Edmunds Answers



  • karjunkie 05/14/10 8:57 am PST

    Great solution and a very responsible one at that, with only one problem. No one is going to finance the negative equity. If you have $4,000 cash in hand it is the right thing to do, but no one is going to lend you $12K on an $8K car. If you don't have the cash, I would start paying down more of the principal each month to the best of your ability until the amount owed is equal to the value of the car, then sell and buy the $8K car with an $8K loan.

  • tbone_rare 05/14/10 10:08 am PST

    I had a customer in your very same situation come into my show room earlier this month. He was $4000 upside down. He did have a $1000 down payment. General Motors is doing away with the Cobalt at the end of this model year. As a result, they are using HUGE rebate money to help move the ones we have on our lots. Right now, there is $4000 in total rebate money on the Cobalts. We used that rebate money to eat up my customer's negative equity. He got a brand new car....and he is not in negative equity now. I don't know if this is something you want to consider, but it's at least an option.

  • knowledgepower 05/14/10 12:44 pm PST

    The bank or finance company wants to be in a positive situation when financing your loan. As the guys posted and stated you need to be in a vehicle that has a rebate to offset your negative equity which could be your best option since you sound open minded about the suggestion. Buying that Cobalt is a good idea, even though it's being discontinued you can still have it serviced with no problem. The parts are available at least seven more years at the dealership. Consider the Cobalt and any other vehicle with a big rebate in this season of closeouts, do this now while selections are best on remaining 2010 vehicles.

  • morin2 05/14/10 2:34 pm PST

    All excellent posts. Using the rebates seems to be the only way out because no lender will lend for greater than the loan value. But also understand how you got into this situation. Cars depreciate far more steeply than your loan is paid down when you have a long term loan. It is a huge mistake to finance a depreciating asset with a long term loan. An excessively long term is the one thing all negative equity situations have in common. I strongly recommend a 3 year loan. If you can't afford the payments on a 3 year loan, then reduce your sights & shop for a less expensive car. For cars that exhibit low rates of depreciation, like Hondas, Subarus and Toyotas, a 4 year term might be acceptable. Korean cars depreciate so steeply that any loan will soon be upside down.

  • cjlittell2003 05/14/10 6:35 pm PST

    Thank you to all 4 that responded so quickly to my question/situation...I really do appreciate the advice & suggestions. I'll definitely take them in and see how I can put them to use. While I know sticking with what I have and just paying more on the principal is the ideal way to go, that's just my situation though as I need to reduce the size of my monthly payment because I can barely make it anymore, so adding more to it isn't really an option for me at this time.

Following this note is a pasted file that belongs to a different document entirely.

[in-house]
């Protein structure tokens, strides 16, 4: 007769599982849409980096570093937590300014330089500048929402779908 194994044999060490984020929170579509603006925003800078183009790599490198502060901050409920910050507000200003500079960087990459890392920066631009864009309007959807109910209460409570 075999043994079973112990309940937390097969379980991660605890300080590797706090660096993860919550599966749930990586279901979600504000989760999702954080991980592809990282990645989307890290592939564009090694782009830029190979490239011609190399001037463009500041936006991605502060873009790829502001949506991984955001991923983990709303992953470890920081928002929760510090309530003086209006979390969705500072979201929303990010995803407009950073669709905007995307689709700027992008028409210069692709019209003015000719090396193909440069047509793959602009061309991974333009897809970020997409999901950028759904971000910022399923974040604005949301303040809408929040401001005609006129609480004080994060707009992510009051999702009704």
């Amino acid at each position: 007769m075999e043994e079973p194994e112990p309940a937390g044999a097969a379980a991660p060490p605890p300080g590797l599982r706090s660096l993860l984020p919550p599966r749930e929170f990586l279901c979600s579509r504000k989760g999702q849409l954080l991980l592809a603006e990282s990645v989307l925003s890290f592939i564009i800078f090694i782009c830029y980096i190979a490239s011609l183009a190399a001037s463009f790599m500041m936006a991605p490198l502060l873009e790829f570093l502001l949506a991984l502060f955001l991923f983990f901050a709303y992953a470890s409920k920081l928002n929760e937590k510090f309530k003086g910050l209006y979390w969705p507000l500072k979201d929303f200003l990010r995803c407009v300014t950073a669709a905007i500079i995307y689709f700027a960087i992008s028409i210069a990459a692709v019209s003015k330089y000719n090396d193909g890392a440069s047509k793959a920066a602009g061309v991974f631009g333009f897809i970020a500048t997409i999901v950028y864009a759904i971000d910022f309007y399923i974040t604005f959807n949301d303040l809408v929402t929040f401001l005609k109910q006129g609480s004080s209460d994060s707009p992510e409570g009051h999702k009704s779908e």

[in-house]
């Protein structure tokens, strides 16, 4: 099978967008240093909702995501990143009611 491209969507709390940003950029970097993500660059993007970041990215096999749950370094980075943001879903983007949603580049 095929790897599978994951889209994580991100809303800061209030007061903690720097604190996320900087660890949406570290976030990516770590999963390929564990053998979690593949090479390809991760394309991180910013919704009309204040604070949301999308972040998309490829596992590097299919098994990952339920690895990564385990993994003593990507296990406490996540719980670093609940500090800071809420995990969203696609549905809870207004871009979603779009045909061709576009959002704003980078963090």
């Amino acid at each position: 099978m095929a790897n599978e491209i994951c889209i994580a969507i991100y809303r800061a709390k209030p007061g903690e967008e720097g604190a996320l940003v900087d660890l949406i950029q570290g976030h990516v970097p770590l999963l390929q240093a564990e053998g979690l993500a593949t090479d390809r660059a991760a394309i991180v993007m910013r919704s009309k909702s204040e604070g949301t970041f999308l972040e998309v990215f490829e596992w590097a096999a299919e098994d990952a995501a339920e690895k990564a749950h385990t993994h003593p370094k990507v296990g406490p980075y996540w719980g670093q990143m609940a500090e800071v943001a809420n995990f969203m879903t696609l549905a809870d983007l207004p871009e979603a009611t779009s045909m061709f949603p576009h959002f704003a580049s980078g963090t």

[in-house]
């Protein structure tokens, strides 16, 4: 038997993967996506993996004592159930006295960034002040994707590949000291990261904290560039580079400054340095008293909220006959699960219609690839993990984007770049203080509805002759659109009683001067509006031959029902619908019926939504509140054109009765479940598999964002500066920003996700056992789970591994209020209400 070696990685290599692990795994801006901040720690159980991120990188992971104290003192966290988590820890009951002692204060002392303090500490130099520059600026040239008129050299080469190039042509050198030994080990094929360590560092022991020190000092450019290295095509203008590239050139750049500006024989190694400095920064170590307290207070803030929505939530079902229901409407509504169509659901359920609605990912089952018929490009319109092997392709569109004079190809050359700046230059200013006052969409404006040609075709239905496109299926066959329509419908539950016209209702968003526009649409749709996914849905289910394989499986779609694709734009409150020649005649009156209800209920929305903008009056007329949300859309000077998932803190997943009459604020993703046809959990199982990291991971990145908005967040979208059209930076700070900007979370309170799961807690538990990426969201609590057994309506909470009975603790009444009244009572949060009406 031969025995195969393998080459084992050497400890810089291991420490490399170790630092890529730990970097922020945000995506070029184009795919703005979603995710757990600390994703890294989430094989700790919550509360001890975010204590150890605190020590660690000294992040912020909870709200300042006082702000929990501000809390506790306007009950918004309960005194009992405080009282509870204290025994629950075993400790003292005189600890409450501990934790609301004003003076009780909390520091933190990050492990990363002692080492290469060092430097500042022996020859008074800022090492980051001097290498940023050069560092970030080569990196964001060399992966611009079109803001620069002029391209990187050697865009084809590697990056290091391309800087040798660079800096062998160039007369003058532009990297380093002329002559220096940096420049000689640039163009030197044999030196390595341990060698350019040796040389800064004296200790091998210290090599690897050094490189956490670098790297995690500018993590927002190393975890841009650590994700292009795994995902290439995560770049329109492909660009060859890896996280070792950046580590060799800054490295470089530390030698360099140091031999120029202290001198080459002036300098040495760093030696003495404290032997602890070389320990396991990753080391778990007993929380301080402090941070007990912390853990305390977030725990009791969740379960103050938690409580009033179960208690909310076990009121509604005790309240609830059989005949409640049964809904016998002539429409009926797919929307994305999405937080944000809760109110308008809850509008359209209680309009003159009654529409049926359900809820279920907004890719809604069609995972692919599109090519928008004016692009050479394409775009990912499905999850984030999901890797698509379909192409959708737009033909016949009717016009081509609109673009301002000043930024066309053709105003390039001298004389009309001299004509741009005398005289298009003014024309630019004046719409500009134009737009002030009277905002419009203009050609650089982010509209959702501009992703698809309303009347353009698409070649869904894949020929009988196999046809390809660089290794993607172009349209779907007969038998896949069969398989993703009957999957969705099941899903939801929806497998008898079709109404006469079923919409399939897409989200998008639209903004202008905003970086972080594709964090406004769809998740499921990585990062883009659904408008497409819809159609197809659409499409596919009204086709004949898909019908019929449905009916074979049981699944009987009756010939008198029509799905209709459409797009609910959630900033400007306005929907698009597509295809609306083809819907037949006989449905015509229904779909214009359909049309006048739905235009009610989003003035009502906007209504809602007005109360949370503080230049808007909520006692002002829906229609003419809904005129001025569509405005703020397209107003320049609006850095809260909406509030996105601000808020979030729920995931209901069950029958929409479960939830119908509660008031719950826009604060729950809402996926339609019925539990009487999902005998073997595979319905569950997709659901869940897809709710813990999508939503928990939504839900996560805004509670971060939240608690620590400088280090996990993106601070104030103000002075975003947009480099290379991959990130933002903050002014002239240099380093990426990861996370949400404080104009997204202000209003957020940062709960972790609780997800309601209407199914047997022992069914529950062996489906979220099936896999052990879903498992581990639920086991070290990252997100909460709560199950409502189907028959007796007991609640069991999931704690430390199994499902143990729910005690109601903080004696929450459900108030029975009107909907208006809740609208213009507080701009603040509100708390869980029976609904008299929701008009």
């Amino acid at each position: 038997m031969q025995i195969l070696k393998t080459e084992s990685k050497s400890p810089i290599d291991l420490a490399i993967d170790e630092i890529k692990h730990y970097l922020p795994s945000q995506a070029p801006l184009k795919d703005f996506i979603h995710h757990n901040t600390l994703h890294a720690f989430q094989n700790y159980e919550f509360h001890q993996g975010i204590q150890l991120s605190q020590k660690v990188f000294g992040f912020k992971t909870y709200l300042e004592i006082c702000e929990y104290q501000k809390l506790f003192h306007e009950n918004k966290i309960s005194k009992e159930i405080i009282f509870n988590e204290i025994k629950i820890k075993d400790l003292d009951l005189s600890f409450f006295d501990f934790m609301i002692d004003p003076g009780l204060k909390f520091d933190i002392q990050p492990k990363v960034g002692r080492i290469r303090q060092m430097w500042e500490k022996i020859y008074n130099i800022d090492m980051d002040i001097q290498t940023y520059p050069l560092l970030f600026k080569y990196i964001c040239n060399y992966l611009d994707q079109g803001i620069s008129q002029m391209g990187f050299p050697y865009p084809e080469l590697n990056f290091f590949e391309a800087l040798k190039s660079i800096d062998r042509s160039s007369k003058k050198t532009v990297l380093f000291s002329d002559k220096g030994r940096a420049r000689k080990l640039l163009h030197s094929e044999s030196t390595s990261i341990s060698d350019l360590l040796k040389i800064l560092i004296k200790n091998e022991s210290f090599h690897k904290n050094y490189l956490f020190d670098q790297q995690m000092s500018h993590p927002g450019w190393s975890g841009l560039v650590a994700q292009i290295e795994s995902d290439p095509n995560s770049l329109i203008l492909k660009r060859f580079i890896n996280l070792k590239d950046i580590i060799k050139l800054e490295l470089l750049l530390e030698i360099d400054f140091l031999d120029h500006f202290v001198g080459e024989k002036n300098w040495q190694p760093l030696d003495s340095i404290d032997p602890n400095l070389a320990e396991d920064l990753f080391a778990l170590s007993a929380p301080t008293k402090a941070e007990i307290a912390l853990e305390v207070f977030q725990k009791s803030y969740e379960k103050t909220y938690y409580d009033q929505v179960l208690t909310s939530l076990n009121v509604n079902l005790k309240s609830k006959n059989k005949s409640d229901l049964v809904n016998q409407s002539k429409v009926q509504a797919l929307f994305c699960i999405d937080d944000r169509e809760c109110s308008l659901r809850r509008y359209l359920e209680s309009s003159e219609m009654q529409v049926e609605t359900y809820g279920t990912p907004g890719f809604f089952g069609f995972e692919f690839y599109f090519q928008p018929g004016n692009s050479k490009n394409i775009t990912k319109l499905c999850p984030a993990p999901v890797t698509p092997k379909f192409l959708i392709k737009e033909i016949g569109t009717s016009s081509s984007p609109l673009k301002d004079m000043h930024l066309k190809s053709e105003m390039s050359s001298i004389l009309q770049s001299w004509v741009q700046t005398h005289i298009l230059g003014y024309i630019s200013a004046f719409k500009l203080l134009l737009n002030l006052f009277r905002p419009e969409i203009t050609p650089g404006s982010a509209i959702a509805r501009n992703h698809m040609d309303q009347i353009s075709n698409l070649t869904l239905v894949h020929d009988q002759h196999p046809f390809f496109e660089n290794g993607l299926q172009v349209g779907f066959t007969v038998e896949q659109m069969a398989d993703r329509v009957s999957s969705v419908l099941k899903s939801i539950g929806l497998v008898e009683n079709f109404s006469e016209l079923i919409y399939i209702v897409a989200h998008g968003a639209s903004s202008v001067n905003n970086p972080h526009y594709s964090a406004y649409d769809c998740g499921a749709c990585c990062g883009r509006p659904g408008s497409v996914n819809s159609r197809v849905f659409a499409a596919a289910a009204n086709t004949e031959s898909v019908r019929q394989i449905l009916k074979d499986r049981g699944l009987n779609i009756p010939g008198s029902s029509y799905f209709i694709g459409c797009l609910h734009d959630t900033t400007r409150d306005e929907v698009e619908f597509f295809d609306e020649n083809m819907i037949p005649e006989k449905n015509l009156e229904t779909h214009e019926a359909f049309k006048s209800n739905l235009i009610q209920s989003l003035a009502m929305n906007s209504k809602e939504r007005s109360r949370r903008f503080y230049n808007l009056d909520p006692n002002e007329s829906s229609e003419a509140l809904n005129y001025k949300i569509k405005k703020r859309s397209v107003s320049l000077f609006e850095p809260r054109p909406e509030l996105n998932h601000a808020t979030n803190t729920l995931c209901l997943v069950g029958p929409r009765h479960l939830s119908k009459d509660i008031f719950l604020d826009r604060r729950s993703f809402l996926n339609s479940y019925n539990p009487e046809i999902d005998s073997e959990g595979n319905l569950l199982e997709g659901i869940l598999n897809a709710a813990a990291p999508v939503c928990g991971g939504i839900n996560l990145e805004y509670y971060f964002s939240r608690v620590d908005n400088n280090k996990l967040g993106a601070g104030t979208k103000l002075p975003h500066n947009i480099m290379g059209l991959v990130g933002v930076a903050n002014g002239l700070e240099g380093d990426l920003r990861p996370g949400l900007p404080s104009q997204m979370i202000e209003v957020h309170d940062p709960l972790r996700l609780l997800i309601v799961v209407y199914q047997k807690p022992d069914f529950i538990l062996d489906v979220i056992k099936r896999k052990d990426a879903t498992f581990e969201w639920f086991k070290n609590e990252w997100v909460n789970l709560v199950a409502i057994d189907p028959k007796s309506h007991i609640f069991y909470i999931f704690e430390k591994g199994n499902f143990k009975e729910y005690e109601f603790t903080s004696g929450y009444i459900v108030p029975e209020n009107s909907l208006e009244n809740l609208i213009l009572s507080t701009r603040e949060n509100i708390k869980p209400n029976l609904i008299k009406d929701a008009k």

The rebate thing sounds interesting, but I'm always hesitant when I hear all the commercials with crazy, amazing rebates and wonder if they're for real. And to be honest I've never really understood how the whole rebate thing works...is it really like (in your Cobalt example) that I'd be given, or have to put towards the car, $4000 if I bought the car? I think I did see somewhere on this site an area that discussed rebates, but are there websites out there with general information on current rebates that can be used? Thanks again.

  • tbone_rare 05/15/10 2:09 pm PST

    In the Cobalt case, you can go to chevrolet.com and you can find rebates for your specific area. Rebates are in effect for your home zip code....not the location of a particular dealer. The website will give you all the incentives in effect and usually the expiration dates.

    Some of the commercials you hear cannot be believed. Some are borderline crazy. Let's take the Cobalt as an example. Let's use a selling price of $16000. You need to pay tax,title, and license on top of that. After all the fees have been added, you subtract $3000 from that total amount. That is the base rebate on the Cobalt. There is an additional $1000 you can deduct if you finance through GMAC.

    At my dealership you would have a total amount to finance off these numbers of $13279.38. There is nothing secretive about the incentives. You can go to almost any website that deals in car prices and find out what is available. Any reputable dealer will inform you what is out there too. These incentives help us sell cars. That is what we do for a living. If there is extra money out there, we're gonna make damn sure they're figured into the equation! I hope this helps explain how rebates work.

  • qlman 05/18/10 4:16 pm PST

    You can do all of those things but.... if what you want to do is lower your payment, try YOUR bank. See if they will simply take the money you owe and put it into a longer car loan for your same vehicle. Don't purchase. Don't rebate. DOn't do anything but reduce your payment. And IF you have really good credit your bank will probably help you out. OR... go to a very small home town bank, on branch, tiny town USA and see if you can establish a new banking relationship with someone who WANTS your business and will treat you as an individual.


Top Car Financing Experts View More

Rank Leader Points
1. MrShift@Edmunds 1010
2. Stever@Edmunds 985
3. morin2 775
4. knowledgepower 705
5. karjunkie 320
6. isellhondas 295
7. boomchek 280